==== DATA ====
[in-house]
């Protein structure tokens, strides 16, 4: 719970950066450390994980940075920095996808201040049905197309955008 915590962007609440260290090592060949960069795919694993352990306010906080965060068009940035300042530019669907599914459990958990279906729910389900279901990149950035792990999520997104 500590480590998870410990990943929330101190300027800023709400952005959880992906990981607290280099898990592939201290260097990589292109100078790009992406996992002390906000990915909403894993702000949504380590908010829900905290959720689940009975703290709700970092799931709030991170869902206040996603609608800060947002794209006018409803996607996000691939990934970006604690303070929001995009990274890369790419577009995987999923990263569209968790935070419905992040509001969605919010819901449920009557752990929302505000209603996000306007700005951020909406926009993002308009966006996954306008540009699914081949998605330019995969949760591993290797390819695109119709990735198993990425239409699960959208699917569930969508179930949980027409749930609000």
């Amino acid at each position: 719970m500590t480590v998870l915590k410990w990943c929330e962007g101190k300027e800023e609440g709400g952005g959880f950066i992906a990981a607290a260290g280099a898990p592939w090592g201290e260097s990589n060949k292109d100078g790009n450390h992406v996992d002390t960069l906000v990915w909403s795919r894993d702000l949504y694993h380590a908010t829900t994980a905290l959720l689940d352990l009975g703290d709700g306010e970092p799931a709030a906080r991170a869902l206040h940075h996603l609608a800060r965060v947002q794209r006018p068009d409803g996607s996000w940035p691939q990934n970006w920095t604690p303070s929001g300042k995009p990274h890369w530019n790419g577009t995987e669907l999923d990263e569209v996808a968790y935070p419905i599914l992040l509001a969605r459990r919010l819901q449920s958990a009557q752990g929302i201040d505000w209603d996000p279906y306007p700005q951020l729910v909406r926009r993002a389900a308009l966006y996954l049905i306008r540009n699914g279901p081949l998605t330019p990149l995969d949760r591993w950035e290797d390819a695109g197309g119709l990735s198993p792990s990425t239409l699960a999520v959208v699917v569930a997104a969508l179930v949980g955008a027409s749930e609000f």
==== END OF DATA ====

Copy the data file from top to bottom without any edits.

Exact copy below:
[in-house]
């Protein structure tokens, strides 16, 4: 719970950066450390994980940075920095996808201040049905197309955008 915590962007609440260290090592060949960069795919694993352990306010906080965060068009940035300042530019669907599914459990958990279906729910389900279901990149950035792990999520997104 500590480590998870410990990943929330101190300027800023709400952005959880992906990981607290280099898990592939201290260097990589292109100078790009992406996992002390906000990915909403894993702000949504380590908010829900905290959720689940009975703290709700970092799931709030991170869902206040996603609608800060947002794209006018409803996607996000691939990934970006604690303070929001995009990274890369790419577009995987999923990263569209968790935070419905992040509001969605919010819901449920009557752990929302505000209603996000306007700005951020909406926009993002308009966006996954306008540009699914081949998605330019995969949760591993290797390819695109119709990735198993990425239409699960959208699917569930969508179930949980027409749930609000």
């Amino acid at each position: 719970m500590t480590v998870l915590k410990w990943c929330e962007g101190k300027e800023e609440g709400g952005g959880f950066i992906a990981a607290a260290g280099a898990p592939w090592g201290e260097s990589n060949k292109d100078g790009n450390h992406v996992d002390t960069l906000v990915w909403s795919r894993d702000l949504y694993h380590a908010t829900t994980a905290l959720l689940d352990l009975g703290d709700g306010e970092p799931a709030a906080r991170a869902l206040h940075h996603l609608a800060r965060v947002q794209r006018p068009d409803g996607s996000w940035p691939q990934n970006w920095t604690p303070s929001g300042k995009p990274h890369w530019n790419g577009t995987e669907l999923d990263e569209v996808a968790y935070p419905i599914l992040l509001a969605r459990r919010l819901q449920s958990a009557q752990g929302i201040d505000w209603d996000p279906y306007p700005q951020l729910v909406r926009r993002a389900a308009l966006y996954l049905i306008r540009n699914g279901p081949l998605t330019p990149l995969d949760r591993w950035e290797d390819a695109g197309g119709l990735s198993p792990s990425t239409l699960a999520v959208v699917v569930a997104a969508l179930v949980g955008a027409s749930e609000f």